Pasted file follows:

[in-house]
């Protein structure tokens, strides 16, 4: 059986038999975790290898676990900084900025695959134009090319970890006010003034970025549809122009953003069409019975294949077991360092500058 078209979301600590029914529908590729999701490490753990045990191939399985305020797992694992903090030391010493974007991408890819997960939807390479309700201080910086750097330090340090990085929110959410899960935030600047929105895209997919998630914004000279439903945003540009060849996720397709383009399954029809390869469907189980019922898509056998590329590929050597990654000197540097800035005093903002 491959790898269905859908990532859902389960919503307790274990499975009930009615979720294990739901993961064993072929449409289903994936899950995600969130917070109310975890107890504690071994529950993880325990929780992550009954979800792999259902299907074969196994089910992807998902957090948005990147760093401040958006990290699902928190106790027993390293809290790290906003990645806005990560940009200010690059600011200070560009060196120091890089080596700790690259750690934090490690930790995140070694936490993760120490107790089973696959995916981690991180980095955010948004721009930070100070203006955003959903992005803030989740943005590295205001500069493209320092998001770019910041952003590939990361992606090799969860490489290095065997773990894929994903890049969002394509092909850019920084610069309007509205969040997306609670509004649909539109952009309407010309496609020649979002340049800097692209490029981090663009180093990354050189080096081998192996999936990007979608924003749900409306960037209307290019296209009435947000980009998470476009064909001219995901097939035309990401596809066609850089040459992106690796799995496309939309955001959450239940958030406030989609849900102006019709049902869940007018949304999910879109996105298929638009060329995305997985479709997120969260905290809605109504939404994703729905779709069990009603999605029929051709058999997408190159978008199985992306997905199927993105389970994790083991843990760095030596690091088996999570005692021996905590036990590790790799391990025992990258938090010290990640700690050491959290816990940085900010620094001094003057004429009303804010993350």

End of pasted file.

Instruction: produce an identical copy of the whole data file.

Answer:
[in-house]
């Protein structure tokens, strides 16, 4: 059986038999975790290898676990900084900025695959134009090319970890006010003034970025549809122009953003069409019975294949077991360092500058 078209979301600590029914529908590729999701490490753990045990191939399985305020797992694992903090030391010493974007991408890819997960939807390479309700201080910086750097330090340090990085929110959410899960935030600047929105895209997919998630914004000279439903945003540009060849996720397709383009399954029809390869469907189980019922898509056998590329590929050597990654000197540097800035005093903002 491959790898269905859908990532859902389960919503307790274990499975009930009615979720294990739901993961064993072929449409289903994936899950995600969130917070109310975890107890504690071994529950993880325990929780992550009954979800792999259902299907074969196994089910992807998902957090948005990147760093401040958006990290699902928190106790027993390293809290790290906003990645806005990560940009200010690059600011200070560009060196120091890089080596700790690259750690934090490690930790995140070694936490993760120490107790089973696959995916981690991180980095955010948004721009930070100070203006955003959903992005803030989740943005590295205001500069493209320092998001770019910041952003590939990361992606090799969860490489290095065997773990894929994903890049969002394509092909850019920084610069309007509205969040997306609670509004649909539109952009309407010309496609020649979002340049800097692209490029981090663009180093990354050189080096081998192996999936990007979608924003749900409306960037209307290019296209009435947000980009998470476009064909001219995901097939035309990401596809066609850089040459992106690796799995496309939309955001959450239940958030406030989609849900102006019709049902869940007018949304999910879109996105298929638009060329995305997985479709997120969260905290809605109504939404994703729905779709069990009603999605029929051709058999997408190159978008199985992306997905199927993105389970994790083991843990760095030596690091088996999570005692021996905590036990590790790799391990025992990258938090010290990640700690050491959290816990940085900010620094001094003057004429009303804010993350």